We've considered the mysteries of the headless chicken before, but the question of the hour is whether they can spot green shoots? I mean, think about it - you've got no head, which is clearly less than ideal, but on the other hand you're still running around. Maybe your shortfall in the head department means you can sense the shoots in some way. In fact, maybe you can sense special shoots which are always hidden from the fully headed.
ESP - makes you think.
Meanwhile, back on planet earth, the cacophony of policy announcements coming from the chicken coop is now so intense that Tyler has lost the will to decipher them.
As far as he can tell, taxpayers are now going to guarantee £20bn of short-term bank loans to small businesses. Well, no, although the coop headline says £20bn, it actually seems taxpayers are going to guarantee only half of that, the rest of the risk remaining with the banks. And then there's another £1.3bn of longer-term loans, and £75m of equity investment. Ballpark, it seems taxpayers are being put at risk for some £11bn.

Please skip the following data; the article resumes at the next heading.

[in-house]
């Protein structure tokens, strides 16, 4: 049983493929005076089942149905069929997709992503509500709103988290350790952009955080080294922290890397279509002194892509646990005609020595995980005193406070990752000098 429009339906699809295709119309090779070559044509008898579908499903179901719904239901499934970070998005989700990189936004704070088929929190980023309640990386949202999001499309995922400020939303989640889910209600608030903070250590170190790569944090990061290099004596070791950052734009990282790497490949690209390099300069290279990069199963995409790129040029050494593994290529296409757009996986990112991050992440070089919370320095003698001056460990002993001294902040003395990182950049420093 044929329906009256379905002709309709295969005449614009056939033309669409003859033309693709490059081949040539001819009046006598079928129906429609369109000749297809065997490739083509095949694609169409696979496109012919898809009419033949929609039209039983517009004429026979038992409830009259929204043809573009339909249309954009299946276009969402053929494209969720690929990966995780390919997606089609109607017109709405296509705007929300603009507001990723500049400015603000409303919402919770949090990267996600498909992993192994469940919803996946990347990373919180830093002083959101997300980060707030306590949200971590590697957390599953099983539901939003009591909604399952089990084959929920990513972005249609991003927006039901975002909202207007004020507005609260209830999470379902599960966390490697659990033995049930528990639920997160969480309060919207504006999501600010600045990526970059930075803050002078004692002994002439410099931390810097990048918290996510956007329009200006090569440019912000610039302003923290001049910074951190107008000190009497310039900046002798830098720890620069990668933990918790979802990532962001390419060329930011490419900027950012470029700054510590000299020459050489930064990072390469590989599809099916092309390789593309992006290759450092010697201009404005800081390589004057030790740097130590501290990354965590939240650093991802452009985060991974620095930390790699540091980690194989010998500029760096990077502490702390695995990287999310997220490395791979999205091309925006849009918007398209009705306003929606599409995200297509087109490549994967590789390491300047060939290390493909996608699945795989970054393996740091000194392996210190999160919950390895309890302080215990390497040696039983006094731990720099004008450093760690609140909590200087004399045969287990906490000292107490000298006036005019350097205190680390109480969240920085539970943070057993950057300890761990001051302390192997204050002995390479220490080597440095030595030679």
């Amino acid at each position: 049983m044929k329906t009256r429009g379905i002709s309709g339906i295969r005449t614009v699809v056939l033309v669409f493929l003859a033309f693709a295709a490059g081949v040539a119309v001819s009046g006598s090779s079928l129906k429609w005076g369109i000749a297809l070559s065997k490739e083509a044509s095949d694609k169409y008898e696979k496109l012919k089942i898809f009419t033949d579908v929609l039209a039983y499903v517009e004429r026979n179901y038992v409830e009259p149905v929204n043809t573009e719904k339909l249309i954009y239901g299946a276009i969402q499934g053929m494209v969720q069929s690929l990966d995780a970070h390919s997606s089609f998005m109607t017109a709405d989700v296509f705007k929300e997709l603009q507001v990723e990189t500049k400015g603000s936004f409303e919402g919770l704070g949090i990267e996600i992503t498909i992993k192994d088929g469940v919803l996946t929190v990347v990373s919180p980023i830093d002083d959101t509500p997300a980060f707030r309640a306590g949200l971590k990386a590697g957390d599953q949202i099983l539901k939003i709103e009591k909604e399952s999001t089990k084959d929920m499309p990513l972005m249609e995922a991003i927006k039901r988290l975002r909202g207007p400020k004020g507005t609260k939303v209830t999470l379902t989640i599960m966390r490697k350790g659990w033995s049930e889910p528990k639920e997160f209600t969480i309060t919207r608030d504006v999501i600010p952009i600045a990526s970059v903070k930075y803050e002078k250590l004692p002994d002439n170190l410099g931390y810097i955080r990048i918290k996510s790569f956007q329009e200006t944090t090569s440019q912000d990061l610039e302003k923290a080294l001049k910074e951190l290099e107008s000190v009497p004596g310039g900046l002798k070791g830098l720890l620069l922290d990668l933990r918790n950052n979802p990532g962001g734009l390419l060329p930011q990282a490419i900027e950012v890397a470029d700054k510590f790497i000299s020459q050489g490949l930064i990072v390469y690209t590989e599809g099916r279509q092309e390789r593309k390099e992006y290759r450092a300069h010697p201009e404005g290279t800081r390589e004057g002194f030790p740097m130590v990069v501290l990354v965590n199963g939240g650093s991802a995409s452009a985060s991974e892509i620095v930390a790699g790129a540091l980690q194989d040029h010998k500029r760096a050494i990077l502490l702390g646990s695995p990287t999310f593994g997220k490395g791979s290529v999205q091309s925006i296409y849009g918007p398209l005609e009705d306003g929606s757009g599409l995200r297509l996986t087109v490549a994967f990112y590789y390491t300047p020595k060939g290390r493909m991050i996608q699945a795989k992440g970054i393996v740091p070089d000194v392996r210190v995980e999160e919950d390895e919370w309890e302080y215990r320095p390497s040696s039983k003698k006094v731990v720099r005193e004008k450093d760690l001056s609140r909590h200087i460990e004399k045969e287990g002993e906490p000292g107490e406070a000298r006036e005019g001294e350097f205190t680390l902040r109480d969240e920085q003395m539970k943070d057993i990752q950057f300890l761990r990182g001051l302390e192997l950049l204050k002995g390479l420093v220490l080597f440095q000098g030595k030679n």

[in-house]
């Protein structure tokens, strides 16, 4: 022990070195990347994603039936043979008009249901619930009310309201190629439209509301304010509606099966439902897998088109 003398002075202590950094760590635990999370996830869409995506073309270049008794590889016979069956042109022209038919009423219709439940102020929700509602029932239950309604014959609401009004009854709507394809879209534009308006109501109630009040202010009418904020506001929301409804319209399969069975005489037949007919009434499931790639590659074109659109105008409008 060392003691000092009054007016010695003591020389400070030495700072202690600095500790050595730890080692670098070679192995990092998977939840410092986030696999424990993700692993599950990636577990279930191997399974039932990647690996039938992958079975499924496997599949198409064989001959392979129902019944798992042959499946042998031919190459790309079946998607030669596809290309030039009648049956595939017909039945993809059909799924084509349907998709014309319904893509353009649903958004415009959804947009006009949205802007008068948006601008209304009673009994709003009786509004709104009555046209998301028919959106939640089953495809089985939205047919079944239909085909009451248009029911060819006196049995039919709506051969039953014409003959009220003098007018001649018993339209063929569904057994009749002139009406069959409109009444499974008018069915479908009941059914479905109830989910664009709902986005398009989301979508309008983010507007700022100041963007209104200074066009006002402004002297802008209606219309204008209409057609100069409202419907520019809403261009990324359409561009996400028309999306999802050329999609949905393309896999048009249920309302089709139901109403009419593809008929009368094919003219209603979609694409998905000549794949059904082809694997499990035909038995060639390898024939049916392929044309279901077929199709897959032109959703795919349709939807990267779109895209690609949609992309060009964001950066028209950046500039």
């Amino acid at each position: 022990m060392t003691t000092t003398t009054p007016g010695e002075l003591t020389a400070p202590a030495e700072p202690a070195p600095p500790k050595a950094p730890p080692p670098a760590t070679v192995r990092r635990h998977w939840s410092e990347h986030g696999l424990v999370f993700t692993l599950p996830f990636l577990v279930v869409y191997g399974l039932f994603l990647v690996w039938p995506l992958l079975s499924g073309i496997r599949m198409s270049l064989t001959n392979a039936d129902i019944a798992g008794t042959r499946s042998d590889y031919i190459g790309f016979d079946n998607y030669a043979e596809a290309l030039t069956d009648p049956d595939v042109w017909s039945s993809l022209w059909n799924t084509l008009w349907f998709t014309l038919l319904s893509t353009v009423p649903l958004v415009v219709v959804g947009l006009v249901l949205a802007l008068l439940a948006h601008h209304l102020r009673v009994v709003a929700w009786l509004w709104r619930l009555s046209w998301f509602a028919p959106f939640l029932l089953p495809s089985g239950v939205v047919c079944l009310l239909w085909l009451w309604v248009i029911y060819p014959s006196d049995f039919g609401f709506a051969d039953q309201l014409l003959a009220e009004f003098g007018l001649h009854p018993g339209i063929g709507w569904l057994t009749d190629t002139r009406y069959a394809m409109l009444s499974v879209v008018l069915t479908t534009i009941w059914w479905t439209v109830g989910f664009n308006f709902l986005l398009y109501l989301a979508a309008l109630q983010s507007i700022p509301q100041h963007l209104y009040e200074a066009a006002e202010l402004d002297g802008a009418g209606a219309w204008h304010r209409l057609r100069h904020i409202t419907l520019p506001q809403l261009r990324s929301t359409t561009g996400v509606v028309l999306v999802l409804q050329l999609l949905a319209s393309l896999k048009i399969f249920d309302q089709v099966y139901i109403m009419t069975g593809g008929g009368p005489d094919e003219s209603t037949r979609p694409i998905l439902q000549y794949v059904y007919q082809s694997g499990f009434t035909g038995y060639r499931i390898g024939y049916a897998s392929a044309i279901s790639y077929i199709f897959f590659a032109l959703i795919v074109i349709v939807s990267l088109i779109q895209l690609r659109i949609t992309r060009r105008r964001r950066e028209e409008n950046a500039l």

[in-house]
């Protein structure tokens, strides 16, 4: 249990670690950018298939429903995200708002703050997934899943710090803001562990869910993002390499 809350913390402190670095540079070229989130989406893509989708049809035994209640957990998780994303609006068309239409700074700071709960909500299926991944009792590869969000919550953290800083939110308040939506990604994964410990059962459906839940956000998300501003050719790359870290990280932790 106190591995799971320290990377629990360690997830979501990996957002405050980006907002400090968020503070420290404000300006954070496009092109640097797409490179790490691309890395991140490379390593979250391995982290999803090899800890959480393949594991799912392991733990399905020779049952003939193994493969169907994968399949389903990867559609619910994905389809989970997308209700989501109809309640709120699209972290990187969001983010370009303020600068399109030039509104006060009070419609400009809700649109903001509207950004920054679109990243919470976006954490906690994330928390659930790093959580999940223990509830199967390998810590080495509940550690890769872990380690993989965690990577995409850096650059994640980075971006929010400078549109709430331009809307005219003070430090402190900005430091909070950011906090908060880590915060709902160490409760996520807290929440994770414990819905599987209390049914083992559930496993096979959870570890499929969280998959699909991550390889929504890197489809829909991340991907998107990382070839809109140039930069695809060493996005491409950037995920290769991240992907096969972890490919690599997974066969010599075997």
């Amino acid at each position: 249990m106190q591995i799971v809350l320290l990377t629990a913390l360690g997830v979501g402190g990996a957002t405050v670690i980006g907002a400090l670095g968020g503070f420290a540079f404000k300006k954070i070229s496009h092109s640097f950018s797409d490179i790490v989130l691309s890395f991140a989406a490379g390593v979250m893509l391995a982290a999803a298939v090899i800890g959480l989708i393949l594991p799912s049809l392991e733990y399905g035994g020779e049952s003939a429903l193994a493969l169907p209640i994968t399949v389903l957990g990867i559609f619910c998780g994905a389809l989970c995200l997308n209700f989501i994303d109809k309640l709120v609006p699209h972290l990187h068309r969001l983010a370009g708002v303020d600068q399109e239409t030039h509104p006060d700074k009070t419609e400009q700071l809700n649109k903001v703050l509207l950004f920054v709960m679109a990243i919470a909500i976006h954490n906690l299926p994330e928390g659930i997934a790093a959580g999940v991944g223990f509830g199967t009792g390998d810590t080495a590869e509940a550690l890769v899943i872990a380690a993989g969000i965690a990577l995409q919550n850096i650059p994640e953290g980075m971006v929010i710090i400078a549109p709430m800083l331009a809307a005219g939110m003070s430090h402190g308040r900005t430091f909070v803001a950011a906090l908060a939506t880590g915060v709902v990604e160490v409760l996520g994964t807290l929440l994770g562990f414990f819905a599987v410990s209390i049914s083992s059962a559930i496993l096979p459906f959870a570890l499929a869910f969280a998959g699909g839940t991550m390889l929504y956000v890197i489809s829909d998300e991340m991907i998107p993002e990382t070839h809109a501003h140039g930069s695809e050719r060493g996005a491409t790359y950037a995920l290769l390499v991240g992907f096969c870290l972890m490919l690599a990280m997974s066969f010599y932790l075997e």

God knows if this will actually moderate the slump. Tyler now routinely asks small businessmen if they've lost their existing bank facilities, and he's yet to find one who answers yes. But we must assume our extra-sensory chickens have sensed a different answer, including somehow concluding the guarantees won't simply be used by the banks to de-risk their existing exposures.
Anyway, what we really need to know is what we're going to lose from all the defaults we're going to suffer?
My Lord Mandy reckons that defaults on the £10bn chunk will cost us no more than £225m. But that's only 2.25%, which looks ludicrously low.
Defaults on Labour's existing Small Firms Loan Guarantee scheme reached a cumulative 13% in just the first two years of its existence. And that was only up to March 2008, well before the economy fell off the cliff. Here's BERR's own chart showing soaring defaults right across the programme:
In terms of money, losses in 2007-08 were £69m on a programme that had only lent about £440m cumulative. So that was getting on for a 20% default loss (recoveries amounted to a notional £1m). And God knows what the loss has reached by now - 40%? 50%? 70%?
So overall, if we're guaranteeing £11bn in the teeth of the worst slump for a century, Tyler's fag packet says the default losses are going to be BIG. £225m ain't in it. We're talking billions.